Lon­gye­ar­by­en, Isfjord

Final pre­pa­ra­ti­ons. Packing again, try­ing not to for­get anything. From sun­creme (always being opti­mistic!) to the ever-gro­wing pile of tech­ni­cal gear to a good selec­tion of warm and wea­ther­pro­of clot­hing. Some last shop­ping, emai­ling and so on.

Arc­ti­ca II, a 60 feet yacht, is rea­dy to sail. A lot of space insi­de for a yacht, ever­ything will fall into place somehow. Even if not ever­y­bo­dy belie­ves it, initi­al­ly at least.

„Advan­ced Spits­ber­gen“ is star­ting. Here we go ☺ !

We take our time to stow ever­ything away, and Hein­rich, skip­per and boat owner, is taking care of some remai­ning small things. We get an updated ice chart and piz­za for tonight. The ice is still den­se around the north coast of Nord­aus­t­land. Unusu­al, com­pa­red to the last few years, but won­der­ful. „Inac­ces­si­ble“ sounds good, but it means that you can actual­ly not alway get ever­y­whe­re. That’s what it means. Some­ti­mes peop­le love to go to inac­ces­si­ble pla­ces and then they are sur­pri­sed that it is not always pos­si­ble. Sur­pri­se, sur­pri­se.

May­be the ice will loo­sen up a litt­le bit over the days to come. To give it some time to do so, we deci­de to start sou­thwards, get­ting to the far north a litt­le bit later. After din­ner, we are star­ting, sai­ling to Trygg­ham­na to anchor the­re for the night, may­be a litt­le hike tomor­row, befo­re we set cour­se for Bellsund.

Click on thumb­nail to open an enlar­ged ver­si­on of the spe­ci­fic pho­to.

On the icy road again ☺

Again polar bear caught in fishing net

In July, a polar bear was seen on the north coast of Spits­ber­gen with a plastic fishing net around its neck. The bear was found again later, it could then be anesthe­ti­zed and freed from the poten­ti­al­ly dead­ly debris.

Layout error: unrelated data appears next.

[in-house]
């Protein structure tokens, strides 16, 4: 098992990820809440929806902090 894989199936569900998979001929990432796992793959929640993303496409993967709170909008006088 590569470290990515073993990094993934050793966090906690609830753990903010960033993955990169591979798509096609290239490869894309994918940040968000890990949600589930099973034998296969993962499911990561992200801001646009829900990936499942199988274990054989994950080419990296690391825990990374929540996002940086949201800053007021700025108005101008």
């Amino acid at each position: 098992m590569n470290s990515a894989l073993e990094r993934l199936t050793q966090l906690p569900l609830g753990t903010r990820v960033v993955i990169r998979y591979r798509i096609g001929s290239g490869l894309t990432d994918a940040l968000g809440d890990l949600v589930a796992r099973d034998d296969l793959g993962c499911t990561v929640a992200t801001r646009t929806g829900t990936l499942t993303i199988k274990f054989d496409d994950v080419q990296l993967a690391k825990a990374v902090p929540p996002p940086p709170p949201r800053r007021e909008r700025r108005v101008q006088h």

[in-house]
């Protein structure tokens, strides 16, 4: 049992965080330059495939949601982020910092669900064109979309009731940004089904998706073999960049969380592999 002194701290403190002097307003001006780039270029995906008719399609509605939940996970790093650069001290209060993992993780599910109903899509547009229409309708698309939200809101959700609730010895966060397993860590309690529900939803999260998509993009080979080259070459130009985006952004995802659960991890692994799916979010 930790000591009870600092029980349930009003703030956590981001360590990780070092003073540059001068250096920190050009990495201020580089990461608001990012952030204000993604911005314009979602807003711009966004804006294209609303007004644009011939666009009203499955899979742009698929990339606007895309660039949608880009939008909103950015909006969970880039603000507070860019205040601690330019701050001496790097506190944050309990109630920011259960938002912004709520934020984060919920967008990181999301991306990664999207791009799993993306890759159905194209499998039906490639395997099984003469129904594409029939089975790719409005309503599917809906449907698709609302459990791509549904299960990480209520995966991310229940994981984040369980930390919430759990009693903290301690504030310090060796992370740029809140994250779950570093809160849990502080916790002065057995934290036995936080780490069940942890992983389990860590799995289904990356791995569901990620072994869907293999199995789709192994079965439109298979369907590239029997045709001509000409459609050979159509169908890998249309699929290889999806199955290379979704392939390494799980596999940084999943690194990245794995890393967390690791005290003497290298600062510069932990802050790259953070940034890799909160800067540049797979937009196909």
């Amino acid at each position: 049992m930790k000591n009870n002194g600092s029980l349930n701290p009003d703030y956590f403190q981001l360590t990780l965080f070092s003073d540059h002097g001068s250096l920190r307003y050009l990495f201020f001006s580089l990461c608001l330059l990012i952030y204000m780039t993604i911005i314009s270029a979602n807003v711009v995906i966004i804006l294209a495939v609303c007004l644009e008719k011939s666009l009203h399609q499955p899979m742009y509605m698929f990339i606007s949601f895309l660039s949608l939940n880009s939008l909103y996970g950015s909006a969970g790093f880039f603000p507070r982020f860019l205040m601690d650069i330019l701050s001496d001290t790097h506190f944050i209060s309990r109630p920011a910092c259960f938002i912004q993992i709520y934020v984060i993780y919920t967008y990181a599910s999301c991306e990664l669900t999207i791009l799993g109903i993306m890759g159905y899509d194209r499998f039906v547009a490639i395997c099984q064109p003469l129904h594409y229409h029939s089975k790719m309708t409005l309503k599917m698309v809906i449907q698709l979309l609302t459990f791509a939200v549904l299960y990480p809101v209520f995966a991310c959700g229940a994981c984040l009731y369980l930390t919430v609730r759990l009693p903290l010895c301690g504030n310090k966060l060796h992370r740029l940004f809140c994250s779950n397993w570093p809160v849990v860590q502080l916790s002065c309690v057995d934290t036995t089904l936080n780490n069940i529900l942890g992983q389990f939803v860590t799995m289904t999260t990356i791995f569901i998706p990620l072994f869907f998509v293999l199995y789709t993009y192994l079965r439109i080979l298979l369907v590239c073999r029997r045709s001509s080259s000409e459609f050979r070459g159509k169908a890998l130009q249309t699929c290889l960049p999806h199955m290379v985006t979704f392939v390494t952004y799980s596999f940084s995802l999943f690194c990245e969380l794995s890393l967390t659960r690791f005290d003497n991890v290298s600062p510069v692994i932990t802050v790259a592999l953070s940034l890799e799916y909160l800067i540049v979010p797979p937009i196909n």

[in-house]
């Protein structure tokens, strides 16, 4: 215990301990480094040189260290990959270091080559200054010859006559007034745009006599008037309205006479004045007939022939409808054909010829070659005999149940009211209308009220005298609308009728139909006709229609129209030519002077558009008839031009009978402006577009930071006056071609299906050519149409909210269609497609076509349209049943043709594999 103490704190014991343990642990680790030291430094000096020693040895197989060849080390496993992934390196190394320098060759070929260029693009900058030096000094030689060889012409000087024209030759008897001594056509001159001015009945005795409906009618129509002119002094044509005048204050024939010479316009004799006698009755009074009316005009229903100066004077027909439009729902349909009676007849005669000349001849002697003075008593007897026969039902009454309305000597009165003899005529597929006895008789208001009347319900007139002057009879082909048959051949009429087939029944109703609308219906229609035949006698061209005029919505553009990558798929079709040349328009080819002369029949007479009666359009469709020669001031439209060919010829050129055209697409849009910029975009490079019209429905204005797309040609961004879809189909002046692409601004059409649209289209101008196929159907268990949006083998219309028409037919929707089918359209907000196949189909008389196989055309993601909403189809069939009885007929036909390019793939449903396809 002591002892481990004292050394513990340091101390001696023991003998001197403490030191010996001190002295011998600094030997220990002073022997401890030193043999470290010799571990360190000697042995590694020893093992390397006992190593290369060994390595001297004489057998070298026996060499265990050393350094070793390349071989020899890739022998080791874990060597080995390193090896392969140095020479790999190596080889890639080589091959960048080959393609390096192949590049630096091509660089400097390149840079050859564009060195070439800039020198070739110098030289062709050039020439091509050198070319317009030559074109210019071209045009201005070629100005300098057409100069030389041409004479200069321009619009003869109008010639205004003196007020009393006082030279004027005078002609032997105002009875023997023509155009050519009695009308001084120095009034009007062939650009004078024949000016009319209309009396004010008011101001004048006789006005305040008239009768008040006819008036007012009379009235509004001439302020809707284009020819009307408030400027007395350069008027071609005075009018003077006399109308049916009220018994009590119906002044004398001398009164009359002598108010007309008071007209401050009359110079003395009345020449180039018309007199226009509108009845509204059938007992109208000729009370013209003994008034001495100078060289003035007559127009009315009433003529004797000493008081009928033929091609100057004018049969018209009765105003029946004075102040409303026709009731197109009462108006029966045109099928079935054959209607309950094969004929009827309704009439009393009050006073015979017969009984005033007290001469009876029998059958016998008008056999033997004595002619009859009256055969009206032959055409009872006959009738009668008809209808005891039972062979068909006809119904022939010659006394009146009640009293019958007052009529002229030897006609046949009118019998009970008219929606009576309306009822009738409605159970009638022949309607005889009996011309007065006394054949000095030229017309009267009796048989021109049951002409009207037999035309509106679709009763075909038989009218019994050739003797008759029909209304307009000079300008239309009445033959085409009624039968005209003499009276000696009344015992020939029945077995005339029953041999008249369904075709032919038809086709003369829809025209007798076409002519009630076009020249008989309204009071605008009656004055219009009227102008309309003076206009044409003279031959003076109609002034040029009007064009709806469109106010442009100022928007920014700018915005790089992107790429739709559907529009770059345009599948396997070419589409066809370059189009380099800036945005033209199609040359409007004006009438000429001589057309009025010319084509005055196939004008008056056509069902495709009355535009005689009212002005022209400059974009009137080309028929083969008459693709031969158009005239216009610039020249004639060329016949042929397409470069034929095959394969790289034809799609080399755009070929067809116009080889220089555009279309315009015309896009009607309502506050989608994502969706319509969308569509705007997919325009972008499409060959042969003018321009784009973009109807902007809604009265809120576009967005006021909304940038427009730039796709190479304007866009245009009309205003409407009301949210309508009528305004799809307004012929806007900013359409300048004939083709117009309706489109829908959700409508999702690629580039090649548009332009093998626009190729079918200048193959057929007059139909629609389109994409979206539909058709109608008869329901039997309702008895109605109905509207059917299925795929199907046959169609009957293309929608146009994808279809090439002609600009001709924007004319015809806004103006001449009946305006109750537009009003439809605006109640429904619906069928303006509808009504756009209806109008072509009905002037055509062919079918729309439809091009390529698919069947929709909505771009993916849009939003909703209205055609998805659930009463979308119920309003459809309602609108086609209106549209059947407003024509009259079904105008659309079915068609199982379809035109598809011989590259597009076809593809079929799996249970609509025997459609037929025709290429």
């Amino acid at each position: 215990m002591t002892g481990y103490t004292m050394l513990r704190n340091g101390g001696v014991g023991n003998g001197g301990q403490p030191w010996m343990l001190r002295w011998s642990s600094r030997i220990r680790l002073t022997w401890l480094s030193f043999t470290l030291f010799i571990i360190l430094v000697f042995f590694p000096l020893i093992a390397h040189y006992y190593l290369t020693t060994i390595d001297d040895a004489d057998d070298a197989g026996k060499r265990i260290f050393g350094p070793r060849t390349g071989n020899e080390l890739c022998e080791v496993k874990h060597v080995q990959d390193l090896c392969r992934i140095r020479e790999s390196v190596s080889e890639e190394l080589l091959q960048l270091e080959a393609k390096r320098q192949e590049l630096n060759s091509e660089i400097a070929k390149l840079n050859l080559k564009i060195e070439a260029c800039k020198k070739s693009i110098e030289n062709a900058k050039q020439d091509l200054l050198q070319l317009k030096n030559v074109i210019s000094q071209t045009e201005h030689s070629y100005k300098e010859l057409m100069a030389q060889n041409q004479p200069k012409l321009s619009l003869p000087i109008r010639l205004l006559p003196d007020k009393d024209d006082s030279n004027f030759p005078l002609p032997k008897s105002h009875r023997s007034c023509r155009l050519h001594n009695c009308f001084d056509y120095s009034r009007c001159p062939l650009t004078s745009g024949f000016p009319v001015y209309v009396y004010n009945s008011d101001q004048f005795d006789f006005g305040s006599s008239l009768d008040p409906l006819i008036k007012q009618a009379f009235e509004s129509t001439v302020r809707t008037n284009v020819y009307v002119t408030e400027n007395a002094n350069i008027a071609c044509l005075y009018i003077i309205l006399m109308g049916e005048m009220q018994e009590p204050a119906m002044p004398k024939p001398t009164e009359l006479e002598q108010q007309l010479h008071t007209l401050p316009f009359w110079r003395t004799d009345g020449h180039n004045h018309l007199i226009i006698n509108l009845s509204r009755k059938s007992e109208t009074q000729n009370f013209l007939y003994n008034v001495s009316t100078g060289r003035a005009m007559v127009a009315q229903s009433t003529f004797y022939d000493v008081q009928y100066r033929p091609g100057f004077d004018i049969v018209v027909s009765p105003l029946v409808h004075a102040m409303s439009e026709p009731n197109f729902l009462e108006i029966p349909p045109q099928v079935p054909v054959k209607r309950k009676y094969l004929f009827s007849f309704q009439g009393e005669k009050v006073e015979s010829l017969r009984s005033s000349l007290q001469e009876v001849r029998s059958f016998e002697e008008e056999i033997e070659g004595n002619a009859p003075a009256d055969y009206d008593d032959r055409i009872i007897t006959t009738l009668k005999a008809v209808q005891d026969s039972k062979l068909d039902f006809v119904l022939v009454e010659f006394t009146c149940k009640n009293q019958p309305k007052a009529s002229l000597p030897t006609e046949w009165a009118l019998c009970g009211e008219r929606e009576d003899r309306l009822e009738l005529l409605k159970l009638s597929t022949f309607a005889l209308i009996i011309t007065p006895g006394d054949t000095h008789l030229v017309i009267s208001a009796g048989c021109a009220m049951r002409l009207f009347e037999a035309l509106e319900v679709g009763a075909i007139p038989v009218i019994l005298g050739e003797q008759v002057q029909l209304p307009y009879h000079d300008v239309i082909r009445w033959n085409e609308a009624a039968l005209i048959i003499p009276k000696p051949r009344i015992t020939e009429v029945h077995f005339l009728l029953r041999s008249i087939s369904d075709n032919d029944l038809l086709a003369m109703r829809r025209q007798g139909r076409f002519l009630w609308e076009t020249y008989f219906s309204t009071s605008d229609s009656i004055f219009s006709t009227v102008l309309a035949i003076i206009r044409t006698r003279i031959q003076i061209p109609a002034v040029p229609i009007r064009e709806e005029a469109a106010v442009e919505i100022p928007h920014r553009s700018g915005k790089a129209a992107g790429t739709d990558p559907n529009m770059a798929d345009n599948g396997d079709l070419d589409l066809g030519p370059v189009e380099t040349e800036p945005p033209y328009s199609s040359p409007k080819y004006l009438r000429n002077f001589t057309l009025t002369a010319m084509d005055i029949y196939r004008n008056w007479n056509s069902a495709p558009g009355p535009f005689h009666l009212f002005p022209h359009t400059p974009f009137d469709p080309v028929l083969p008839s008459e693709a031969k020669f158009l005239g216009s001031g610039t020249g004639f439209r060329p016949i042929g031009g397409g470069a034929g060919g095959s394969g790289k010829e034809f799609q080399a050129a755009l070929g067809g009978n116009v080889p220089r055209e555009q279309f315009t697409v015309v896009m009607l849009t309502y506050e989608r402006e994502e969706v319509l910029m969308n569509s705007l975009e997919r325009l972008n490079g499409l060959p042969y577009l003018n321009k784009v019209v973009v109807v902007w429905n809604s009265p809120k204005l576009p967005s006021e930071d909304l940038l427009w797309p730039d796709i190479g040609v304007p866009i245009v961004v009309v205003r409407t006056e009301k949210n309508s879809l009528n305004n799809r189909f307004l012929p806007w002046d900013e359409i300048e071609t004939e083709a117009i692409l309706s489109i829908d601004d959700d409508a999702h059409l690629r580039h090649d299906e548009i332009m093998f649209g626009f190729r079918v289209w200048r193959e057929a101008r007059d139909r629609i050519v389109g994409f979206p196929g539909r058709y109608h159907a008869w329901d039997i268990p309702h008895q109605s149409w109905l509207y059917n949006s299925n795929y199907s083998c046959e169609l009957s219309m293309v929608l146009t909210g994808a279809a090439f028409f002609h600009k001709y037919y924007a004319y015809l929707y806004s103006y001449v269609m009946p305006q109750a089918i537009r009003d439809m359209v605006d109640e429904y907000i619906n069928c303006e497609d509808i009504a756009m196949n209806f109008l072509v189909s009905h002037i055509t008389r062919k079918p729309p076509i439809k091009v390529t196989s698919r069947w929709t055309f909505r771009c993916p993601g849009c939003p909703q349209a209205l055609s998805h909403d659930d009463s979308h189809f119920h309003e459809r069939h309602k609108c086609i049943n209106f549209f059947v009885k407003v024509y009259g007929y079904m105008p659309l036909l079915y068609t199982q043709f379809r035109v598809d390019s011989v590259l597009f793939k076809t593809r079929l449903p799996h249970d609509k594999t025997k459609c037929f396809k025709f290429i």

Not much later, ano­t­her polar bear, again a fema­le, was found ent­an­gled in a fishing net. In this case, the bar had a small trans­mit­ter in its ear, pla­ced the­re by sci­en­tists to track migra­ti­on move­ments. The net was ent­an­gled around the trans­mit­ter.

The bear was found in Sorgfjord by vol­un­te­ers of the governor’s beach cleanup trip. Experts of the Nor­we­gi­an Polar Insti­tu­te (NPI) were flown in by heli­co­p­ter to tran­qui­li­ze the bear, but just befo­re the NPI bio­lo­gist fired, the trans­mit­ter fell off tog­e­ther with the net and the polar bear was free of the its bur­den. The­re were no signs of inju­ry, and the bear seems to be fine.

Nor­we­gi­an fishe­ry is now facing cri­ti­cism for the amount of dan­ge­rous fishing nets and other debris found in the north Atlan­tic and shore­li­nes the­re. Fishing ves­sels are obli­ged to report loss of fishing gear at sea, and the fishe­ry aut­ho­ri­ty (Fis­ke­ri­di­rek­to­rat) has, sin­ce 1980, the respon­si­bi­li­ty to retrie­ve lost nets and other dan­ge­rous debris if pos­si­ble. Sin­ce 1980, more than 17,000 nets have been retrie­ved. The num­ber of fishing nets found on beaches in Spits­ber­gen and else­whe­re indi­ca­tes, howe­ver, that the num­bers of nets actu­al lost must be hig­her. Sin­ce 2008, dama­ged nets can be dischar­ged in Nor­we­gi­an ports free of char­ge.

This fema­le polar bear had got a trans­mit­ter in her ear by sci­en­tists, which got ent­an­gled in a hea­vy fishing net. © Chris­ti­an Nico­lai Bjør­ke.

polar bear with fishing net

Source: Sval­bard­pos­ten

SAR mis­si­on becau­se of pro­blems with satel­li­te com­mu­ni­ca­ti­on

Many pro­vi­ders of satel­li­te-based com­mu­ni­ca­ti­on ser­vices had tech­ni­cal pro­blems in late July for several days. This led, amongst others, to delays of my arc­tic blog on this web­site.

Other con­se­quen­ces were more serious. World­wi­de, ships were not able to down­load updated wea­ther infor­ma­ti­on. In Spits­ber­gen, a French sai­ling yacht was mis­sing for several days; the fami­lies of the crew had not recei­ved messages as agreed for 6 days. The Sys­sel­man­nen sent a pla­ne out to search for the yacht, which was found near Smee­ren­burg with ever­y­bo­dy on board in good con­di­ti­on.

The tech­ni­cal pro­blems were deep in the com­plex sys­tem, far out of reach of and unfo­re­see­ab­le for the indi­vi­du­al user. By now, the pro­blems seem to be sol­ved.

This com­mu­ni­ca­ti­on device is almost unde­st­ruc­ta­ble, but unfor­tu­n­a­te­ly not mobi­le. Pyra­mi­den, near the port.

communication

Source: Sys­sel­man­nen